As he looks back on it all during a recent Zoom, Kelly sits in the middle of what he calls “Kelly’s Pub.” The entire room is stocked with Boston sports stuff, ranging from a Roger Clemens autographed ball to a picture of him with Larry Bird. Behind him on the wall hangs a long rectangular frame with seven pictures in it from the seven pro sports titles won by Boston sports teams from 2001 to 2011, titled “Decade of Dominance.”
At one point, he reaches back and grabs a personalized license plate he used to have on his car but got tired of paying to renew. It says ESRUC, and he takes great joy waiting as people stumble around trying to figure out what it means. “I wanted to think of something cool that nobody else thought of,” he says, before the big reveal. “It’s ‘curse,’ reversed.”
He’s trying to figure out which is his favorite item from Kelly’s Pub, and he eventually goes off camera and grabs a picture of his son and daughter at their first Red Sox game as a family.
But among all the items, all the pictures and jerseys and memorabilia, there’s no sign of anything commemorating what makes him a Fenway legend. Where’s the framed pizza slice? The ticket stub from that night? An artist rendition of the greatest throw in Fenway bleacher history? Anything? “I don’t want to be known as the idiot that threw the pizza,” he says.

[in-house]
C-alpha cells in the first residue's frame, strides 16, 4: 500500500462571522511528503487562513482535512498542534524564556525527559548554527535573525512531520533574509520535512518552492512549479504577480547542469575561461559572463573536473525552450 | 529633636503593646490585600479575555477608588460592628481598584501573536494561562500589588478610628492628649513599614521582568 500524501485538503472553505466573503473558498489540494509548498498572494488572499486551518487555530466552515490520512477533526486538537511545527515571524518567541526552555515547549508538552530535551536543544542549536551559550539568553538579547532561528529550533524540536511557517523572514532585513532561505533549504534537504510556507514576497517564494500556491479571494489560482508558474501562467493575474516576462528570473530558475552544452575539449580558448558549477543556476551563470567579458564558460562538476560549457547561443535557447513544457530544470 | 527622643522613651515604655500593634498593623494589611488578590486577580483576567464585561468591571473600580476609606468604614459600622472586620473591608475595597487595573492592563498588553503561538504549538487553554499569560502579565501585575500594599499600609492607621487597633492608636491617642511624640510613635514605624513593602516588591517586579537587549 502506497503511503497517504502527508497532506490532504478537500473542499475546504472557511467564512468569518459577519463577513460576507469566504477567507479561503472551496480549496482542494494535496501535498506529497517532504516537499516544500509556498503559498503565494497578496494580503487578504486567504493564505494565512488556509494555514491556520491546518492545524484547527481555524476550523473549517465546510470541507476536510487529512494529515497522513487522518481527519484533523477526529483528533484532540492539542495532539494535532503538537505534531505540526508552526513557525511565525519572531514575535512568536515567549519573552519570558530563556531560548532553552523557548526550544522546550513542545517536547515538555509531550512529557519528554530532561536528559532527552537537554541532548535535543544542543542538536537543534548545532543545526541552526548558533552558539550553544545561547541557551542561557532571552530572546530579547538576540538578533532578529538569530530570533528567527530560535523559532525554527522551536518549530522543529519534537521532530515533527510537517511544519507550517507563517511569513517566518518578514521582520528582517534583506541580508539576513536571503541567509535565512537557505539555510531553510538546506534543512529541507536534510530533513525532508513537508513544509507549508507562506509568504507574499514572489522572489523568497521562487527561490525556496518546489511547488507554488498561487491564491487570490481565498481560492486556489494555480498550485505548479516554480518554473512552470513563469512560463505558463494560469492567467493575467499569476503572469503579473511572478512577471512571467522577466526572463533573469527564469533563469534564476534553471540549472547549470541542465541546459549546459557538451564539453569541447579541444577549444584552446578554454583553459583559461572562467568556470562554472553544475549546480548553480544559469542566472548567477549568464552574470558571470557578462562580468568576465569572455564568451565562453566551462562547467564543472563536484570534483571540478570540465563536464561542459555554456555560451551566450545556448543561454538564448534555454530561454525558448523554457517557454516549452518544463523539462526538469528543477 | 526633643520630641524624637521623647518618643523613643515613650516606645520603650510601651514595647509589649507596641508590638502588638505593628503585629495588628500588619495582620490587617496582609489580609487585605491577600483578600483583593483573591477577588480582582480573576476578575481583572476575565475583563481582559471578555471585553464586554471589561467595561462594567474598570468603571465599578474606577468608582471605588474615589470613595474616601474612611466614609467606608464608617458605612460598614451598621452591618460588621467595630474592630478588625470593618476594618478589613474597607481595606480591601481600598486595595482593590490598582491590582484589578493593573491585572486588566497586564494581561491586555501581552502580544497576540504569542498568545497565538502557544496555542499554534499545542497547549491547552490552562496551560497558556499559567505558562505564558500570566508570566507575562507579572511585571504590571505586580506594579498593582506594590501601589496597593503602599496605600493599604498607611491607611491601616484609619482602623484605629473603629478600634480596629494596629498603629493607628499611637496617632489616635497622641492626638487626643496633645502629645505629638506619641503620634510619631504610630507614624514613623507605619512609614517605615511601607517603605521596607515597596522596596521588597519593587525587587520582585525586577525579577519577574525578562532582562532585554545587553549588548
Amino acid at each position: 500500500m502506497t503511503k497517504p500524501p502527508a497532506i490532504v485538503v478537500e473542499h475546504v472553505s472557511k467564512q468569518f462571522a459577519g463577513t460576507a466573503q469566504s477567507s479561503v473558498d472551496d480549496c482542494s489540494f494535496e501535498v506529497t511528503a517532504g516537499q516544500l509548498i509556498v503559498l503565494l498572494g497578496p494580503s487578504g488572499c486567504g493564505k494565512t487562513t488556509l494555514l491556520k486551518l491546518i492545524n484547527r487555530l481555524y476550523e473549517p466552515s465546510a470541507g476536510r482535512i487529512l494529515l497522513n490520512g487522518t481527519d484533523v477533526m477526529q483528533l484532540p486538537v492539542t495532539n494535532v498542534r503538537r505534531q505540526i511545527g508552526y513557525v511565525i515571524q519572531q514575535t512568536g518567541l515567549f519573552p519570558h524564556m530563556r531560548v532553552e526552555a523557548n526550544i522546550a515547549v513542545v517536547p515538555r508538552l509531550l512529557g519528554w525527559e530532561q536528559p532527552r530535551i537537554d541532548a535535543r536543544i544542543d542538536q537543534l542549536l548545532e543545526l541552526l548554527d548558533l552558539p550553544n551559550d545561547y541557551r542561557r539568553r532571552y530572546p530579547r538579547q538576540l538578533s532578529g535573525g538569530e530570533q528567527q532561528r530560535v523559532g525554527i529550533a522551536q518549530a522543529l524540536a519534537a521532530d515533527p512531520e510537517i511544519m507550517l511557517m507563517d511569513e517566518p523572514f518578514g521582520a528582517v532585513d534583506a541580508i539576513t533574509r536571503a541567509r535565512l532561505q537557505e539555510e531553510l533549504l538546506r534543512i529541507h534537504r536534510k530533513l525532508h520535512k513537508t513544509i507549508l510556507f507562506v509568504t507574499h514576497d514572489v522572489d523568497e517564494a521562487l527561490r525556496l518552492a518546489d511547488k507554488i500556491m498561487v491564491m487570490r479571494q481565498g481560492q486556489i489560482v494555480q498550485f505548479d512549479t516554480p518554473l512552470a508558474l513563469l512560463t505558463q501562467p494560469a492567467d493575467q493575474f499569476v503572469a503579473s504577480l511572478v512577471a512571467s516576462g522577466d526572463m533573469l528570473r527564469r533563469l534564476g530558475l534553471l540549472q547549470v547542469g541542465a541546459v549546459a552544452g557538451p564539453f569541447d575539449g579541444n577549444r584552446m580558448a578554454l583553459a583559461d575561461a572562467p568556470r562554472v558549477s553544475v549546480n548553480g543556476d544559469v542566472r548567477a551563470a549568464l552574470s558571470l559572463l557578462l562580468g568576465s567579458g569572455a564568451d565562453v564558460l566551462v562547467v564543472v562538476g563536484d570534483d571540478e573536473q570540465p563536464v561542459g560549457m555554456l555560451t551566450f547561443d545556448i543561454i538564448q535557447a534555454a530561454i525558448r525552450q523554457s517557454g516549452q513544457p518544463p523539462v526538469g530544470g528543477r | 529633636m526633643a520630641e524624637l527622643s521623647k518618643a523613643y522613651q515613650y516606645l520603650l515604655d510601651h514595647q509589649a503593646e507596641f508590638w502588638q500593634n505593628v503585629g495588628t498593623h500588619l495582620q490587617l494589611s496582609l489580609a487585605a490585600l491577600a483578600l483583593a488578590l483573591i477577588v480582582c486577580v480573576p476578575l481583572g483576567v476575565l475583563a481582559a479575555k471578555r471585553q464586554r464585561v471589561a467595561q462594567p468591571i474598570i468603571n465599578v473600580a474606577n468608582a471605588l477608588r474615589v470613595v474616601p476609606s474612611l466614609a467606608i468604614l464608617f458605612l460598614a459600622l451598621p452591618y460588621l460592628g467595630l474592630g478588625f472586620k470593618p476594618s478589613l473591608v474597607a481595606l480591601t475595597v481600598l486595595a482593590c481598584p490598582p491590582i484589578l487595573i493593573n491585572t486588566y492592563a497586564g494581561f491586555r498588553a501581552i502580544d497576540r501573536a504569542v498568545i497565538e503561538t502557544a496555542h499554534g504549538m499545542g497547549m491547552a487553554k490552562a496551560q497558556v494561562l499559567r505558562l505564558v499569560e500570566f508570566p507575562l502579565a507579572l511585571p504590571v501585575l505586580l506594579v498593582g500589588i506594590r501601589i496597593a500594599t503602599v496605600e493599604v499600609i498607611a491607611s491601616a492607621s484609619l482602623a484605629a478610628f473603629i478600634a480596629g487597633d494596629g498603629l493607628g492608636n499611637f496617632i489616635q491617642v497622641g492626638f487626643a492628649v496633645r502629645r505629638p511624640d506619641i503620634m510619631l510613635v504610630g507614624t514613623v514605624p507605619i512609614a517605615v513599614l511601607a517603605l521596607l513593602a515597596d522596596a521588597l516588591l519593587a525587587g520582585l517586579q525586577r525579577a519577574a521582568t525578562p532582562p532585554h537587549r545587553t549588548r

And yet … he’s going to get calls for this, it’s the 15th anniversary, and probably also for the 20th and 25th. He is the Fenway Pizza Chucker, and he always will be. Kelly is just getting comfortable with that, and when he’s asked if he could hit a button and undo the whole thing, he hesitates for a few seconds.
“If you’d have asked me that 10 years ago, I would have absolutely answered yes,” he says. “But today my absolute answer is no. I think it’s fun.”
He’s quiet for a moment, and you can see that the guy who alters Irish social club acceptance letters is about to enter the chat.
“I regret the whole thing,” Kelly says, and his voice lowers a bit. “But not really.”